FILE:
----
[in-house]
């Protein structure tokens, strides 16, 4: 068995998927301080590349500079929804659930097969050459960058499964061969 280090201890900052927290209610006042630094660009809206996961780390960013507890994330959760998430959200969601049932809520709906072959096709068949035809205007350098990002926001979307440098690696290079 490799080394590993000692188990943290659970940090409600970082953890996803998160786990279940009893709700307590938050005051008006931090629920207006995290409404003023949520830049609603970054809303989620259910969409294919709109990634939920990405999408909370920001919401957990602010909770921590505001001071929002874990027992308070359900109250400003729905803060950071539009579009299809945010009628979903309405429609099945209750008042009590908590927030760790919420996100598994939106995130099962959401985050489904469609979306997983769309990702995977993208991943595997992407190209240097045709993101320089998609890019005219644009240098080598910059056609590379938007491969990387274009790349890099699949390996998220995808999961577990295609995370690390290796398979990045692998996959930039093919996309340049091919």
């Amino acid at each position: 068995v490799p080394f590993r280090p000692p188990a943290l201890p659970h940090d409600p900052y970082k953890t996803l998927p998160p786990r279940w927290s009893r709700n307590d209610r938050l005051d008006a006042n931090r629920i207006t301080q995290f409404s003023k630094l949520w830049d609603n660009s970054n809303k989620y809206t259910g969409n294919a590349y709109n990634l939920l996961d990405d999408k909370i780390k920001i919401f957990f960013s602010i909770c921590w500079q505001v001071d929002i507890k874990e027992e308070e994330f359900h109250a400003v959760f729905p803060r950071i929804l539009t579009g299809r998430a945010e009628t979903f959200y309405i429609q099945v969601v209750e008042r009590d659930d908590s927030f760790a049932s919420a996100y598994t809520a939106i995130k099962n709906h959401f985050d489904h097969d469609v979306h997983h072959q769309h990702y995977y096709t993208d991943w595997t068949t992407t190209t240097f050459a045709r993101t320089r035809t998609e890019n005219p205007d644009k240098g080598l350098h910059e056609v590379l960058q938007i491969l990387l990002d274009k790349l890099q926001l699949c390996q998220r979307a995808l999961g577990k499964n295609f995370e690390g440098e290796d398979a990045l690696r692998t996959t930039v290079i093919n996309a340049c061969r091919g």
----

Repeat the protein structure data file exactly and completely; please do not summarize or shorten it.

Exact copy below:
[in-house]
């Protein structure tokens, strides 16, 4: 068995998927301080590349500079929804659930097969050459960058499964061969 280090201890900052927290209610006042630094660009809206996961780390960013507890994330959760998430959200969601049932809520709906072959096709068949035809205007350098990002926001979307440098690696290079 490799080394590993000692188990943290659970940090409600970082953890996803998160786990279940009893709700307590938050005051008006931090629920207006995290409404003023949520830049609603970054809303989620259910969409294919709109990634939920990405999408909370920001919401957990602010909770921590505001001071929002874990027992308070359900109250400003729905803060950071539009579009299809945010009628979903309405429609099945209750008042009590908590927030760790919420996100598994939106995130099962959401985050489904469609979306997983769309990702995977993208991943595997992407190209240097045709993101320089998609890019005219644009240098080598910059056609590379938007491969990387274009790349890099699949390996998220995808999961577990295609995370690390290796398979990045692998996959930039093919996309340049091919």
């Amino acid at each position: 068995v490799p080394f590993r280090p000692p188990a943290l201890p659970h940090d409600p900052y970082k953890t996803l998927p998160p786990r279940w927290s009893r709700n307590d209610r938050l005051d008006a006042n931090r629920i207006t301080q995290f409404s003023k630094l949520w830049d609603n660009s970054n809303k989620y809206t259910g969409n294919a590349y709109n990634l939920l996961d990405d999408k909370i780390k920001i919401f957990f960013s602010i909770c921590w500079q505001v001071d929002i507890k874990e027992e308070e994330f359900h109250a400003v959760f729905p803060r950071i929804l539009t579009g299809r998430a945010e009628t979903f959200y309405i429609q099945v969601v209750e008042r009590d659930d908590s927030f760790a049932s919420a996100y598994t809520a939106i995130k099962n709906h959401f985050d489904h097969d469609v979306h997983h072959q769309h990702y995977y096709t993208d991943w595997t068949t992407t190209t240097f050459a045709r993101t320089r035809t998609e890019n005219p205007d644009k240098g080598l350098h910059e056609v590379l960058q938007i491969l990387l990002d274009k790349l890099q926001l699949c390996q998220r979307a995808l999961g577990k499964n295609f995370e690390g440098e290796d398979a990045l690696r692998t996959t930039v290079i093919n996309a340049c061969r091919g």